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How Long Does an Eye Exam Take?

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A young girl is standing against a grey background covering her right eye for a visual acuity test

Eye exams are an important part of taking care of your ocular health and should be regularly booked based on your age and other contributing factors. 

A typical eye exam can range in time, taking anywhere from 30 to 60 minutes based on the tests and questions your optometrist may be performing. 

Annual eye exams can help you maintain comfortable, clear vision, manage refractive errors, and detect or prevent eye diseases and conditions that can develop with age. 

How Long Is an Eye Exam?

An eye exam will often range in time due to personal needs and the decisions of your optometrist. For example, if it’s your first visit with an optometrist, they may spend more time discussing your family’s medical history and any underlying health concerns you might be experiencing, which could result in a longer exam. 

An optometrist with a good understanding of your medical history may require less time to cover those topics during the exam. With that in mind, a typical eye exam may range from 30 to 60 minutes. 

How to Prepare for an Eye Exam

Here are some tips to prepare for your eye exam and potentially cut down on the time it takes to be completed:

  • Bring your ID and insurance information to the appointment
  • Write down any ocular symptoms you may be experiencing
  • Take note of any medications that you’re taking
  • Bring notes about your family medical history and any eye-related problems 
  • Bring your existing glasses or contact lenses 

When Should You Get an Eye Exam? 

The Canadian Association of Optometry offers some helpful guidelines on how often you should have your eyes checked, depending on your age. 

Infants & Toddlers (Under 2)

Infants and toddlers may start to show signs of conditions like amblyopia, otherwise referred to as lazy eye. It is recommended that they have their first eye exam between 6 and 9 months to check for this condition and evaluate their overall eye health.

Preschool Children (2 to 5)

Preschool children are recommended to have at least one examination between the ages of 2 and 5. Refractive errors and other issues may be developing at this point, and it’s important to detect them early to set kids up for success.

School-Aged Children (6 to 19)

School-aged children should have consistent eye exams annually to check up on visual abnormalities that may be developing. If you notice signs of headaches, difficulties seeing, or sensitivity to light, it is important to book an appointment with your optometrist.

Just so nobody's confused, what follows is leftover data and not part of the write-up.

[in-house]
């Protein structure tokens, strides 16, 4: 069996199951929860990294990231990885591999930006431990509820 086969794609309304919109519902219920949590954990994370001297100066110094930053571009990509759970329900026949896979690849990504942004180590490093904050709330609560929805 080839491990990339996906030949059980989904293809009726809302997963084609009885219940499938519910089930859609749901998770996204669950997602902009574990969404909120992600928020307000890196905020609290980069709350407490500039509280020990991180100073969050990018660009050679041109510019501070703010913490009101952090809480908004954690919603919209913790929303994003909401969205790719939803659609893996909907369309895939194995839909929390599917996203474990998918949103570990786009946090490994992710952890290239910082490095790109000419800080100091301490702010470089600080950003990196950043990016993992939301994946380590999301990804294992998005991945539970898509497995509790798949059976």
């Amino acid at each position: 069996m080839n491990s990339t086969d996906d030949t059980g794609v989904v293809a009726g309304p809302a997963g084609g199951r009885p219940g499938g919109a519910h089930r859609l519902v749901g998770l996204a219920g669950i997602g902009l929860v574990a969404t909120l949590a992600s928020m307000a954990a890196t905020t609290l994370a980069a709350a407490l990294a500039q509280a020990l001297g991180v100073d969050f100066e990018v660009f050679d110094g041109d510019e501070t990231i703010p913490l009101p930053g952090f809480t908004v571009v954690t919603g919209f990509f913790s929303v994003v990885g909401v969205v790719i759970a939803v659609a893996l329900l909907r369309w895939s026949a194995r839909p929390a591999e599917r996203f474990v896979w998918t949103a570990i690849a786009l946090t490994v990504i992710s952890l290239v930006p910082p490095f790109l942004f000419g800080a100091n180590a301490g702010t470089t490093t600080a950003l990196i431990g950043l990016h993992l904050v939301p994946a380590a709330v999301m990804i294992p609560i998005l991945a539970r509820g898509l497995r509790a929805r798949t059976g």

Regular eye exams can help make sure that vision problems don’t go unnoticed. Adults aged 20 to 64 should get an eye exam every 12 to 24 months. Your optometrist may recommend you have exams more frequently based on your visual health. 


Older adults may start to see a decrease in their vision as they age, and it is important to check in regularly with your optometrist. It is advised that you get an exam annually after age 65. 

In some cases, your optometrist may recommend getting an eye exam more frequently, depending on your ocular health or underlying health issues that could eventually pose an issue for your sight. 

A young woman sitting at the optician testing chair is  reading an Ishihara Colour Vision Test Book for testing color blindness

What to Expect at an Eye Exam 

During an eye exam, your optometrist will spend some time performing various tests that evaluate your vision and ocular health. Here are a few of the standard tests you might encounter:

Colour Blindness Test

During a colour deficiency test, your optometrist will likely ask that you look at different coloured plates with dotted and coloured numbers hidden within them. If you can identify and name the numbers or letters, you are likely not colour blind. 

Visual Acuity 

Visual acuity tests are performed to measure the overall clarity of your vision in each eye. A visual acuity test may include reading a chart from different distances with numbers and letters you are asked to identify.    


Refraction tests are commonly performed to identify refractive issues. This test can help to identify the lens power needed for your prescription. A typical refraction test may use a phoropter to place different lenses before your eyes, determining which ones help provide clearer vision. 

Slit-Lamp Test

A slit-lamp test uses a tool that allows your optometrist to observe parts of your eyes 3-dimensionally and magnified. In doing so, they can look for abnormalities or issues that could become an issue. 


Keratometry tests are performed to measure the curvature of your eye and look for potential abnormalities. They can help identify astigmatism and its location in relation to your eye. 

Book an Eye Exam Today

At Red Deer Eye Care, our team of experienced optometrists can evaluate your ocular health, update your prescription, and look for early signs of visual conditions and diseases that may be present. Book your appointment online today at any of our three convenient locations!

Written by Dr. Daryl Berger

Dr. Berger was born and raised in Red Deer. After studying at Red Deer College and the U of A, he graduated with honours from the optometry program at Waterloo in 2007. Daryl enjoys music, cars, biking, hiking, snowboarding and travel. He and his wife, Pamela, have twin boys and a dog named Gus.
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